Venezuela’s U.S. Creditors Take Small Comfort From Sanctions Relief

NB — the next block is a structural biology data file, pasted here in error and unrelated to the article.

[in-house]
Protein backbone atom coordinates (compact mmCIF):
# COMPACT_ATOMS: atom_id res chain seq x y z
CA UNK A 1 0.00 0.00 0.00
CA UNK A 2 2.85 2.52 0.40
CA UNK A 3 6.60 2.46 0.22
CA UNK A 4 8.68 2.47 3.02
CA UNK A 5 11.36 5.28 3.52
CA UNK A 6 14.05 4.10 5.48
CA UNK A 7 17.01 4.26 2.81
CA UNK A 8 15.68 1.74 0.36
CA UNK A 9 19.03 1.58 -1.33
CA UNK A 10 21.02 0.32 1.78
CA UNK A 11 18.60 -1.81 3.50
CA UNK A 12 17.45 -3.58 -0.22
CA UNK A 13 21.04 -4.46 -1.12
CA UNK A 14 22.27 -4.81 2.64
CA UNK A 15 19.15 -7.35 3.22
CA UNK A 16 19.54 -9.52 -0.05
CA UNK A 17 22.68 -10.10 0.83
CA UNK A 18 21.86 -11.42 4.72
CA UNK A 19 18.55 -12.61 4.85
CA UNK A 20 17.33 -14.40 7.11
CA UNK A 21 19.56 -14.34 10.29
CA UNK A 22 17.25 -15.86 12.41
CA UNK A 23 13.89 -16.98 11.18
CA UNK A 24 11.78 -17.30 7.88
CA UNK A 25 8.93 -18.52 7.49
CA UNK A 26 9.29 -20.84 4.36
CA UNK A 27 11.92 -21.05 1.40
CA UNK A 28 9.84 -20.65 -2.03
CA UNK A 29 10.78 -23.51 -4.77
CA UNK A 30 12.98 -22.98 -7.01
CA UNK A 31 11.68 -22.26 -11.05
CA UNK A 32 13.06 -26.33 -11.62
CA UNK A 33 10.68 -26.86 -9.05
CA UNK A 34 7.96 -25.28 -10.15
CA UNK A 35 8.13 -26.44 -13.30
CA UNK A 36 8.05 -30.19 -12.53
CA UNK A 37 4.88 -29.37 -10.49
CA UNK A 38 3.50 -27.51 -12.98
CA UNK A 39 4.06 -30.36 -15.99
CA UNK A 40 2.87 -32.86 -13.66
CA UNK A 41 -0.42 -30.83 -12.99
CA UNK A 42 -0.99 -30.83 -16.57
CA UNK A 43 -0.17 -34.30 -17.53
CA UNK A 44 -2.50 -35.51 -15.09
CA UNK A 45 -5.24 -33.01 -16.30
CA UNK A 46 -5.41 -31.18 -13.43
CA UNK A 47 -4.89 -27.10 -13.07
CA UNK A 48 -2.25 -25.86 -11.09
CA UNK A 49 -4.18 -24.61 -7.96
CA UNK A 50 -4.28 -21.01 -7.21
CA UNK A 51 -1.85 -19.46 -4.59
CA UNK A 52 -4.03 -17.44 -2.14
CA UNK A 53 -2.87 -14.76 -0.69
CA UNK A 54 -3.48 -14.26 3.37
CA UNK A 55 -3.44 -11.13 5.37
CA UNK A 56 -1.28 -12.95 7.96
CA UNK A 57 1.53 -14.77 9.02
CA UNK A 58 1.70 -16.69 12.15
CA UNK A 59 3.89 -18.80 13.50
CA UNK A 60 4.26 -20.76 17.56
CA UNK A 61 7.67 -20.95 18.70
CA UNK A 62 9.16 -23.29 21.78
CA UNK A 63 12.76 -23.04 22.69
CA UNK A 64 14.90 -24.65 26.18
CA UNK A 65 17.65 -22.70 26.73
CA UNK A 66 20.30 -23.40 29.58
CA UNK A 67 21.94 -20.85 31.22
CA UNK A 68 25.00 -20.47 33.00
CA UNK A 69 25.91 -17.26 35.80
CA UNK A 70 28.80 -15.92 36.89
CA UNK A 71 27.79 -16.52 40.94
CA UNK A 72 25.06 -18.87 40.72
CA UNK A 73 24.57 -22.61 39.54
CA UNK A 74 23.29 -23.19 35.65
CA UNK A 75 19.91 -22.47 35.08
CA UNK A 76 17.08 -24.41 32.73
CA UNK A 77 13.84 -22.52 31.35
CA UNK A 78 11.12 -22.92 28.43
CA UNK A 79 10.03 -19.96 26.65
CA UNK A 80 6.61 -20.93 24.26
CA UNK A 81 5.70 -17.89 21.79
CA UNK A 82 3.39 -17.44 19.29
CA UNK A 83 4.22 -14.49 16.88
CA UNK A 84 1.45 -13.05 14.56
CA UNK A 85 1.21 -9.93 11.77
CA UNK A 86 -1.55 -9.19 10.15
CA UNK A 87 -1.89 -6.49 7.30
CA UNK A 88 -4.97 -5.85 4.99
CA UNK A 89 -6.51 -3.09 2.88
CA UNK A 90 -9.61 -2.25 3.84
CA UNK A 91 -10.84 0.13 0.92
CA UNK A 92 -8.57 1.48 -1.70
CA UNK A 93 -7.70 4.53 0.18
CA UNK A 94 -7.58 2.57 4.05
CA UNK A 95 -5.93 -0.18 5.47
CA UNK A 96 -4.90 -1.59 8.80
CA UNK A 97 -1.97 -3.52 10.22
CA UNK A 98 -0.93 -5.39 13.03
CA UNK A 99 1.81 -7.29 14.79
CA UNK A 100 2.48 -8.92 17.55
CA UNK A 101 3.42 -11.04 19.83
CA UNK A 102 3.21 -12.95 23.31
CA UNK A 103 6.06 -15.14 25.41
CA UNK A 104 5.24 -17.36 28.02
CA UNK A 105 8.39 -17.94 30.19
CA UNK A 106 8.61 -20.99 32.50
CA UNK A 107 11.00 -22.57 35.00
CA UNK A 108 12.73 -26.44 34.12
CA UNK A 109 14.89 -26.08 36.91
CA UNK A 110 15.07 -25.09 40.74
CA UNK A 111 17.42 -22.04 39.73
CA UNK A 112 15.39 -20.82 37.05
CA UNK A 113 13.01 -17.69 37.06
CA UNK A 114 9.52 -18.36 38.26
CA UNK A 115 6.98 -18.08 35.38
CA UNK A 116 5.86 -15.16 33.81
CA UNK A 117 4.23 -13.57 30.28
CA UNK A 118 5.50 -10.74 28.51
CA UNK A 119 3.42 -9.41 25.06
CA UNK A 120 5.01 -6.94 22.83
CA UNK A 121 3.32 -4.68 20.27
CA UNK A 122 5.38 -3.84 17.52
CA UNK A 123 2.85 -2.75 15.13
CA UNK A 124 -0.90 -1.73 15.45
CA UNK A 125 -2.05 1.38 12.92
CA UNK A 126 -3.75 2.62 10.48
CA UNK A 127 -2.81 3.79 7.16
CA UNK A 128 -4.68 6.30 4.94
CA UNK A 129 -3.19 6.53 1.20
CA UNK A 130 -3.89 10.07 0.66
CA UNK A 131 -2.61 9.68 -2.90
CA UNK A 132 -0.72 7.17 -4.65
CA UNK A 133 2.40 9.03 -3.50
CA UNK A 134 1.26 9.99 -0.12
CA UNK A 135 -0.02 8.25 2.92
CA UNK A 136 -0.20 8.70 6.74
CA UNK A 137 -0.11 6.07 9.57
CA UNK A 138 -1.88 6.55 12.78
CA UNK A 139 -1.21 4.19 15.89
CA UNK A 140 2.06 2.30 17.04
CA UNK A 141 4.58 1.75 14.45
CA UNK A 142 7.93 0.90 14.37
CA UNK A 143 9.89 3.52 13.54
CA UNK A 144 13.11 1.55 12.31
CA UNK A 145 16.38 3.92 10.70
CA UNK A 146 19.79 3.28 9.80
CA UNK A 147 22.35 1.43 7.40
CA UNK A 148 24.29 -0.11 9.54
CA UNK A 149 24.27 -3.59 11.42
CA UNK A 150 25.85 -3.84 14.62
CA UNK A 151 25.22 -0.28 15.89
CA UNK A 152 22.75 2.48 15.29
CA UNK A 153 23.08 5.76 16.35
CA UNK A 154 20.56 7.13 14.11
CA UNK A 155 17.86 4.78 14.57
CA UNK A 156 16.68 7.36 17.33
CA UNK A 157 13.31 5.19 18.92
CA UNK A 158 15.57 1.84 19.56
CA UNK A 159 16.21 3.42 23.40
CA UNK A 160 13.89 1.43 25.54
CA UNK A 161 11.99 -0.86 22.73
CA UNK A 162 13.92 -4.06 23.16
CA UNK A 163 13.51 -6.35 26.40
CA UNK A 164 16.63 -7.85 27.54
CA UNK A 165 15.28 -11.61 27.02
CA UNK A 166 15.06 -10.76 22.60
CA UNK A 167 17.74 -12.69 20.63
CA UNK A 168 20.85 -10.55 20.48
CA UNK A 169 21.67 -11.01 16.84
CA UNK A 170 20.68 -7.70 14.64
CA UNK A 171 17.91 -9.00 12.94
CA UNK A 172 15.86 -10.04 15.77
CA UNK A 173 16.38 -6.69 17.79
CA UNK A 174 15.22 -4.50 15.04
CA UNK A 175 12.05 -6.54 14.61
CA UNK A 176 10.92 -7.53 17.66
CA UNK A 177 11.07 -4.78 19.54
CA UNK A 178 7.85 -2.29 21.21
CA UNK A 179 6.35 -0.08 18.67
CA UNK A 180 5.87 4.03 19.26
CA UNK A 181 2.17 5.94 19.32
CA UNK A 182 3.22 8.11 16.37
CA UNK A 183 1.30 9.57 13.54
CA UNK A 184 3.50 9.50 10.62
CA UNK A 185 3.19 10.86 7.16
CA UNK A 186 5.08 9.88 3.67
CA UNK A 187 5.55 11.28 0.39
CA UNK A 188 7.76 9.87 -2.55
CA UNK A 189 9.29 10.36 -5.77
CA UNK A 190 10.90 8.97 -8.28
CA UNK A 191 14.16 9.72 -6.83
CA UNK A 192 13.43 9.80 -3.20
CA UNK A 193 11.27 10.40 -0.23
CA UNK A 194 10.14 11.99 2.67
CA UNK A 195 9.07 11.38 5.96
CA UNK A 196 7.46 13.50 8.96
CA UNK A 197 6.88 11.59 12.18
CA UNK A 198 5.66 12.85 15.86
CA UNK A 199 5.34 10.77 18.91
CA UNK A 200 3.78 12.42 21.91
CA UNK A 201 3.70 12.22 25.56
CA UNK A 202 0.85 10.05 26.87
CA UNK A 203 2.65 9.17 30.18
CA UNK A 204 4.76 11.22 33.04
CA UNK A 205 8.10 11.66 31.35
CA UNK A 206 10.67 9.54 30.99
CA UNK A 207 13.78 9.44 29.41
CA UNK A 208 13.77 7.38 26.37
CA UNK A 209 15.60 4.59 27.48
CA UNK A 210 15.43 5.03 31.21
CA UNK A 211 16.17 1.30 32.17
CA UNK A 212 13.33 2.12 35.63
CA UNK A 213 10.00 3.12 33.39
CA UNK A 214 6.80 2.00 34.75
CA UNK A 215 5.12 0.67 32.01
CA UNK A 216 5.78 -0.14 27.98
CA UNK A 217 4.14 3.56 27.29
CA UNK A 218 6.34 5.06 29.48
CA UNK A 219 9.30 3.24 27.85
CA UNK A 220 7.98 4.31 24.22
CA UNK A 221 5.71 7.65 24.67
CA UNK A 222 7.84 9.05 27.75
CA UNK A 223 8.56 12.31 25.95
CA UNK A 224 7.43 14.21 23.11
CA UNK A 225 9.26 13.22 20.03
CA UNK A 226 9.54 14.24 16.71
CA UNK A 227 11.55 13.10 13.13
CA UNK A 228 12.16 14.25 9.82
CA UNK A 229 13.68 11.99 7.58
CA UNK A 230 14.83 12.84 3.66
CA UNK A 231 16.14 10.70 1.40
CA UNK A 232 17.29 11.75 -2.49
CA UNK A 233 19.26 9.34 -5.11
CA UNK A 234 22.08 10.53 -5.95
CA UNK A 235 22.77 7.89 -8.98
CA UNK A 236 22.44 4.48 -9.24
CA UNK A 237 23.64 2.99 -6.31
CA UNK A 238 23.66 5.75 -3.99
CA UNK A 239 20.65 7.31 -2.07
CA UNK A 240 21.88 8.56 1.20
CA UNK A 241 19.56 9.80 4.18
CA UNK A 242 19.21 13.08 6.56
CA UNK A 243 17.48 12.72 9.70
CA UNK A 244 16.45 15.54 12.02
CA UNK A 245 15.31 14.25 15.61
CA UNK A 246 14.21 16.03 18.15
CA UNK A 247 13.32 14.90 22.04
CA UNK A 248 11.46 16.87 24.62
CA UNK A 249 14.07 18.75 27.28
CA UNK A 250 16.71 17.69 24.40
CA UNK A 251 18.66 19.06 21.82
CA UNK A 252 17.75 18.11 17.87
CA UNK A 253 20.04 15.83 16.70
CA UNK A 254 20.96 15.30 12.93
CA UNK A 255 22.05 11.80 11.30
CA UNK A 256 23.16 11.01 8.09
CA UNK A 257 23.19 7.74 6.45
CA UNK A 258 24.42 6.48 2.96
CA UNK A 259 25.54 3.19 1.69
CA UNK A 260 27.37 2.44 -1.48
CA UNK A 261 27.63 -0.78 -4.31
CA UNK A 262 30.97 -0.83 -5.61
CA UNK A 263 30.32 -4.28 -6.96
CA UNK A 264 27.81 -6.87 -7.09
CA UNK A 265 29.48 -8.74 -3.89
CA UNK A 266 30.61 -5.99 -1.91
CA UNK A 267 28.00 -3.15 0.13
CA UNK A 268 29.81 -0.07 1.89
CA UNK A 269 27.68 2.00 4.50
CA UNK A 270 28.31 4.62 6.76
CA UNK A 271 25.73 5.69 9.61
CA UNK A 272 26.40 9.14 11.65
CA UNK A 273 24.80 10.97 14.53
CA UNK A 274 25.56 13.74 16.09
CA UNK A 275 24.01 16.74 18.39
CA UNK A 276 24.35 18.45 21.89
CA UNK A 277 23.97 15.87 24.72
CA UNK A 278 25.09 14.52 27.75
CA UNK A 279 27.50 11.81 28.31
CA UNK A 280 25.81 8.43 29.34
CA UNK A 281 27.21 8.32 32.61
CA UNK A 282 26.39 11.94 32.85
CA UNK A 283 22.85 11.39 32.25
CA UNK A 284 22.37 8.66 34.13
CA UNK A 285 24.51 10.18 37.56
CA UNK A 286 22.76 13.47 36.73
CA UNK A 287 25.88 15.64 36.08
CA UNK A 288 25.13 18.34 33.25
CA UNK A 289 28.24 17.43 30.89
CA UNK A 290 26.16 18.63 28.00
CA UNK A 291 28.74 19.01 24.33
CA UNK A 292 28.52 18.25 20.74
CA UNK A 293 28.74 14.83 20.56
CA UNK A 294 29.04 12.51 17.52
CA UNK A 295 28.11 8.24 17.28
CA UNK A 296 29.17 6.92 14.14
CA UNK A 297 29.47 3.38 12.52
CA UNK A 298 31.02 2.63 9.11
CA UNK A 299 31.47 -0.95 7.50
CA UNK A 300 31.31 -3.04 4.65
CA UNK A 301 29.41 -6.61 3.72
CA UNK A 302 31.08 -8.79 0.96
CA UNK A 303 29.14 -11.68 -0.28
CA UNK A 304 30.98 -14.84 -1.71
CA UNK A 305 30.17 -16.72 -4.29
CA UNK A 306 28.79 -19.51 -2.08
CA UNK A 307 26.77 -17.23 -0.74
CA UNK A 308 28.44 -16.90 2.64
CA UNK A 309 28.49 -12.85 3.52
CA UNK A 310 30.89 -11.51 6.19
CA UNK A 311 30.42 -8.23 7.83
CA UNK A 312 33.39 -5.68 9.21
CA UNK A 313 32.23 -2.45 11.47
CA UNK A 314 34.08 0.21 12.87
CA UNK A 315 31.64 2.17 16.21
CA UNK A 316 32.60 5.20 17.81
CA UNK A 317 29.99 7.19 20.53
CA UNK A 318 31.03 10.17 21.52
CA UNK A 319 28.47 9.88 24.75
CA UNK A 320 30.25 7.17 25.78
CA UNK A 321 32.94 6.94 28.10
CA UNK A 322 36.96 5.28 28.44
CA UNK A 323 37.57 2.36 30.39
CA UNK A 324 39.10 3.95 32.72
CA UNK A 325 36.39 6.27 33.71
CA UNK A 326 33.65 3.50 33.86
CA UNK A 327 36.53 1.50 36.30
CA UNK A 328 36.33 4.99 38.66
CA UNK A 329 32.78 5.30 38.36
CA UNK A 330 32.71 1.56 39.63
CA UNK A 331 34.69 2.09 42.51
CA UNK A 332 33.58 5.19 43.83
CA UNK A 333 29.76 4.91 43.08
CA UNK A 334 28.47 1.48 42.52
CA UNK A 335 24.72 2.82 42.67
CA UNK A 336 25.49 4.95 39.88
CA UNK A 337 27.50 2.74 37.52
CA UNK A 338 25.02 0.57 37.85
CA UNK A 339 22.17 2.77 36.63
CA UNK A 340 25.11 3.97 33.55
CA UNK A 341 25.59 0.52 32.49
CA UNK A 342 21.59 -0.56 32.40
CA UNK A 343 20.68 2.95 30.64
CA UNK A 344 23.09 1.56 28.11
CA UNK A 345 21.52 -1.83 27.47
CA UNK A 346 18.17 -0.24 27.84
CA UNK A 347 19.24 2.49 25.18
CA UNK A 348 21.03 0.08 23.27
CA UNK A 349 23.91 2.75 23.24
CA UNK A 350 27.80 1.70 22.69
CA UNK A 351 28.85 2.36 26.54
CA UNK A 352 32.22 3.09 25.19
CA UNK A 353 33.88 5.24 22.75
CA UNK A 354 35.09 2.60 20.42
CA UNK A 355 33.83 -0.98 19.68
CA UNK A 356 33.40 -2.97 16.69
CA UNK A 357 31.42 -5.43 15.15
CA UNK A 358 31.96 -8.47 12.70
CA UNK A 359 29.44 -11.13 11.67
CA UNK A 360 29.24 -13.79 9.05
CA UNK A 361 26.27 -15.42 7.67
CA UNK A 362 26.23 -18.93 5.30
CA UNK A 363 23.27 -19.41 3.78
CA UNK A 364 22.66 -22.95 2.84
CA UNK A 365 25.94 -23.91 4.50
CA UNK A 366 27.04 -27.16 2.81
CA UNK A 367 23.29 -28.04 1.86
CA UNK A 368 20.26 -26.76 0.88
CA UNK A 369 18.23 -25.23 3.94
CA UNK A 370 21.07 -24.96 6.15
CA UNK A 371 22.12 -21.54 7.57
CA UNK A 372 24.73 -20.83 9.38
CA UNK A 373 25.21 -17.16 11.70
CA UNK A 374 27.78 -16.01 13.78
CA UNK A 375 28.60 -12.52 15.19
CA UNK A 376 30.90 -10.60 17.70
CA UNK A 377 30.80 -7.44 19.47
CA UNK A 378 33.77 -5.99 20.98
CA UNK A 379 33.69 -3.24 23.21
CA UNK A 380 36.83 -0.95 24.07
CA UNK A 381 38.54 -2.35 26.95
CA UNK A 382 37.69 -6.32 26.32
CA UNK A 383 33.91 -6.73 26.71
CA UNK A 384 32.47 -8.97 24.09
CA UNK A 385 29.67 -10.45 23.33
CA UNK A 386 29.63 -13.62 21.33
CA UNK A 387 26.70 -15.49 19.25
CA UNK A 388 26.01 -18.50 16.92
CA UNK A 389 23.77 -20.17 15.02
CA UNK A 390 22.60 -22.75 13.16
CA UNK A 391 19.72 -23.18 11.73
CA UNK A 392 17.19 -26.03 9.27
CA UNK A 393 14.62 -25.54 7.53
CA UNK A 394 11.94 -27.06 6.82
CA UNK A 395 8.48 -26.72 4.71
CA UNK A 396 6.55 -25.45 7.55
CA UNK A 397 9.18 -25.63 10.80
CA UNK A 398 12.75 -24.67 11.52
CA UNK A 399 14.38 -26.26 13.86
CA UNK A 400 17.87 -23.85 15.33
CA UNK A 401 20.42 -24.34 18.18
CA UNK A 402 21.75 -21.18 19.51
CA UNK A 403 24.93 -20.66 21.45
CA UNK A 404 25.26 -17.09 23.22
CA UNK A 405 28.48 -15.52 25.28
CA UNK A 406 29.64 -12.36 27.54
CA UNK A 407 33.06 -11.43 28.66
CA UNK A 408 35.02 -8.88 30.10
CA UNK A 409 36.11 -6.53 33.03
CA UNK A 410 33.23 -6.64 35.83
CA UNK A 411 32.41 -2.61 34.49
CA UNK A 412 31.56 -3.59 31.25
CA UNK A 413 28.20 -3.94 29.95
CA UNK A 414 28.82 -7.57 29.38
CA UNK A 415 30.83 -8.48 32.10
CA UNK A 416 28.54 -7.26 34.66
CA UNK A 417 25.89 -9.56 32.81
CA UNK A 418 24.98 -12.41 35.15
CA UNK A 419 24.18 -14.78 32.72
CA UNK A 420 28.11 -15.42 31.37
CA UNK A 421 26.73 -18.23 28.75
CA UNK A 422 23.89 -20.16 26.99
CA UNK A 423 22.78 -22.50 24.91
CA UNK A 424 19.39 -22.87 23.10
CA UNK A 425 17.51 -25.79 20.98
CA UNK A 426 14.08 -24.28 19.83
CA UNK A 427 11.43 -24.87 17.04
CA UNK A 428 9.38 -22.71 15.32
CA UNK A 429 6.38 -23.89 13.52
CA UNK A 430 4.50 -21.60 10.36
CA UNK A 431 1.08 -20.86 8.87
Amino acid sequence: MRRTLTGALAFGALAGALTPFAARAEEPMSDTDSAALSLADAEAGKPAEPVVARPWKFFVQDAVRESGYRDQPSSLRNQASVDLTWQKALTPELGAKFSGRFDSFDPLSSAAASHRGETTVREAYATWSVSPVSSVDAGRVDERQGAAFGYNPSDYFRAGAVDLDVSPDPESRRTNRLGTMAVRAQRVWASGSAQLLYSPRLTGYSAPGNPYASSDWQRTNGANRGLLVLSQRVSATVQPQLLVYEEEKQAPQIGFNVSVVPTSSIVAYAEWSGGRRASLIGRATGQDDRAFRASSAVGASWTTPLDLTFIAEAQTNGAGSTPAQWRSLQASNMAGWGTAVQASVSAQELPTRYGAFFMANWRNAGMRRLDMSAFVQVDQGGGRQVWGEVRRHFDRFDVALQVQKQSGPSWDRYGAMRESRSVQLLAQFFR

Venezuela’s creditors welcomed its potential rapprochement with the U.S. but still face risks and uncertainties in collecting from the South American country’s bankrupt government as its relations with Washington, D.C.'s thaw, WSJ Pro Bankruptcy reported. A rollback of U.S. sanctions on Venezuelan oil points a way to resolving the country’s huge foreign debt obligations, but offers no immediate fix for its longstanding default, according to sanctions experts and other people close to its top external creditors. President Nicolás Maduro had asked Wall Street asset managers in recent months to press for an easing of U.S. sanctions to bring more Venezuelan crude oil into world markets—and to provide an opening for restructuring the country’s debts. Businesses and bondholders are barred from negotiating with Mr. Maduro’s administration, part of a wide-ranging sanctions campaign put in place by the U.S. under former President Donald Trump. The Biden administration is preparing to let Chevron Corp. resume drilling in Venezuela and to let the country’s oil exports flow to U.S. and European markets again, contingent on President Maduro embarking on talks with opposition leaders on holding free and fair elections, The Wall Street Journal reported this week. Some investors and analysts are voicing cautious optimism that other commercial relations with the Venezuelan government will also be allowed to resume, including possible restructuring talks with its creditors. Read more.